Association of fasting glucose and glycated hemoglobin with the long-term risk of incident metabolic syndrome: Korean Genome and Epidemiology Study (KoGES)
- 74 Downloads
Previous studies have proposed potential benefit of glycated hemoglobin (HbA1c) supplementary to fasting glucose in detecting metabolic syndrome (MetS). This study was to investigate an association of incident MetS with levels of HbA1c and fasting glucose.
In a cohort of Korean Genome and Epidemiology Study, 5515 non-diabetic adults were grouped by the levels of baseline fasting glucose and HbA1c, and followed-up for 10 years. Using multivariate Cox proportional hazards assumption, hazards ratios (HRs) and 95% confidence interval (CI) for incident MetS (adjusted HRs [95% CI]) were calculated according to baseline fasting glucose and HbA1c. In individuals with normal fasting glucose, subgroup analysis was conducted to evaluate an association of HbA1c levels with MetS.
The risk for MetS significantly increased proportionally to fasting glucose ≥ 80 mg/dL and HbA1c ≥ 5.5%, compared with fating glucose < 80 mg/dL and HbA1c < 5.3%, respectively. In subgroups of normal fasting glucose, HbA1c ≥ 5.7% had the increased risk of MetS in fasting glucose < 80 mg/dL (5.7–5.9%: 1.41 [1.07–1.86] and 6.0–6.4%: 2.20 [1.40–2.92]), and HbA1c ≥ 5.5% had the increased risk of MetS in fasting glucose of 80–99 mg/dL (5.5–5.6%: 1.33 [1.08–1.64], 5.7–5.9%: 1.57 (1.27–1.93), and 6.0–6.4%: 2.37 [1.87–3.00]).
Both elevated fasting glucose and HbA1c were significantly associated with the increased risk of MetS even within normal range. HbA1c is effective in identifying high-risk group for MetS in individuals with normal fasting glucose.
KeywordsFasting glucose Glycated hemoglobin Metabolic syndrome
Data in this study were from the Korean Genome and Epidemiology Study (KoGES; 4851-302), National Research Institute of Health, Centers for Disease Control and Prevention, Ministry for Health and Welfare, Republic of Korea.
Ju Young Jung coordinated the study, analyzed the data, and wrote the manuscript as a first author. Jae-Hong Ryoo and Pil-Wook Chung participated in conducting study and writing manuscript. Chang-Mo Oh played role in analyzing data and verifying the results. Joong-Myung Choi participated in English editing and reviewing manuscript. Sung Keun Park is the guarantor of this work and, as such, had full access to all the data in the study, and takes responsibility for the integrity of the data and the accuracy of the data analysis.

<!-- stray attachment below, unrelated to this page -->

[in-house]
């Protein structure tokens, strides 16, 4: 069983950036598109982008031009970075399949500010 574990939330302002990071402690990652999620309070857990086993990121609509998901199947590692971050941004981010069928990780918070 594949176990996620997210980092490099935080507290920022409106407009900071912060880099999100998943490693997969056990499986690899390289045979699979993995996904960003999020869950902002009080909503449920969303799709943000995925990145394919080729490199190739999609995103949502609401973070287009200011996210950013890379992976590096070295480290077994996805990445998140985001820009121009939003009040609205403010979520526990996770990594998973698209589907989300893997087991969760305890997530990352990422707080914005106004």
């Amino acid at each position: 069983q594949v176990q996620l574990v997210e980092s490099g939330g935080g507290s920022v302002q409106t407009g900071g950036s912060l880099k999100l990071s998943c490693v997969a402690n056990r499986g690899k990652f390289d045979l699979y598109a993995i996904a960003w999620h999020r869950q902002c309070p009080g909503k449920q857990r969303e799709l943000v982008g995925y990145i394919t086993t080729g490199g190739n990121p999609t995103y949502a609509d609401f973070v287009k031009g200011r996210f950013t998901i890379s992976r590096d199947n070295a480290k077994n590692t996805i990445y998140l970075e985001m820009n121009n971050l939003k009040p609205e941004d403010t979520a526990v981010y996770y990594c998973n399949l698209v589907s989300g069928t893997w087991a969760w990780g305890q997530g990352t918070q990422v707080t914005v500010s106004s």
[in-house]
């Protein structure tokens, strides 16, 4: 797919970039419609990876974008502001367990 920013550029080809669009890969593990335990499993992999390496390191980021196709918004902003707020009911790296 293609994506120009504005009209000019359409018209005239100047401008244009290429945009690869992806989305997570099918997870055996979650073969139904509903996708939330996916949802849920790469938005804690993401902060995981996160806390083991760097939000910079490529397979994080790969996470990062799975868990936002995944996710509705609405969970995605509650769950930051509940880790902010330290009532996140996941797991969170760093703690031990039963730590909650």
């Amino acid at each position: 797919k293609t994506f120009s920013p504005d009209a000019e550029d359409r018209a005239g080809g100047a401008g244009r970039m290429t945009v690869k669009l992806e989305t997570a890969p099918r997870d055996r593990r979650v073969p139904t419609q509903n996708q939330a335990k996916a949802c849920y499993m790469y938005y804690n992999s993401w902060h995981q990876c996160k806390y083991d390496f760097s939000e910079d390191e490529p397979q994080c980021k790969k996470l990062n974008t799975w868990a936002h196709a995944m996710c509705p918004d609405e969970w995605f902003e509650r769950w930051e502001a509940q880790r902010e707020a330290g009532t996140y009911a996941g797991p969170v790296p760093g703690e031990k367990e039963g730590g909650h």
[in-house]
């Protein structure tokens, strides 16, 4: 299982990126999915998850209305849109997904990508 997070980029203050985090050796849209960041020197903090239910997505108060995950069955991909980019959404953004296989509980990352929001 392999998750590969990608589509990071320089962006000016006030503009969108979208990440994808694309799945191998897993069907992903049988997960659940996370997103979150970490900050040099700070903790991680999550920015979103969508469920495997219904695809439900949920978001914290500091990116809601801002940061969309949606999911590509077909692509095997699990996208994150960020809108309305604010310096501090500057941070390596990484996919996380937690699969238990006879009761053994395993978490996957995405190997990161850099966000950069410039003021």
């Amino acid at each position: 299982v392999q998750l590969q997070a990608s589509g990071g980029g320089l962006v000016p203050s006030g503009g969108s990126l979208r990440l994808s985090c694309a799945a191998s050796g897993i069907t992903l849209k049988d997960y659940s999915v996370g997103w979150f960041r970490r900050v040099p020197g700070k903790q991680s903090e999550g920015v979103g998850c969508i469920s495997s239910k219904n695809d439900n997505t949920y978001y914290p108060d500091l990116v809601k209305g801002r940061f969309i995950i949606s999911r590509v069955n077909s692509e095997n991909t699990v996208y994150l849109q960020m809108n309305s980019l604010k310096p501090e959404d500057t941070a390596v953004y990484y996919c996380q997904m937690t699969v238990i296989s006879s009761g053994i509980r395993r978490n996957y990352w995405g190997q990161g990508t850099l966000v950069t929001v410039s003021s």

The authors have nothing to disclose. This research did not receive any specific grant from any funding agency in the public, commercial, or not-for-profit sector.
Compliance with ethical standards
Conflict of interest
The authors declare that they have no conflict of interest.
Ethics approvals for the study protocol and analysis of the data were obtained from the institutional review board of Kangbuk Samsung Hospital.
Informed consent was obtained from all individual participants included in the study.
- 1.Alberti KG, Eckel RH, Grundy SM et al., Harmonizing the metabolic syndrome: a joint interim statement of the International Diabetes Federation Task Force on Epidemiology and Prevention; National Heart, Lung, and Blood Institute; American Heart Association; World Heart Federation; International Atherosclerosis Society; and International Association for the Study of Obesity. Circulation. 2009; 120:1640–1645CrossRefGoogle Scholar
- 3.Roberts CK, Hevener AL, Barnard RJ (2013) Metabolic syndrome and insulin resistance: underlying causes and modification by exercise training. Compr Physiol 3:1–58Google Scholar
- 14.American Diabetes Association (2016) Standards of Medical Care in Diabete 2016. Diabetes Care 39(Suppl. 1):S13–S22Google Scholar
- 28.Haffner S (2001) The importance of postprandial hyperglycaemia in development of cardiovascular disease in people with diabetes. Int J Clin Pract 123:24–26Google Scholar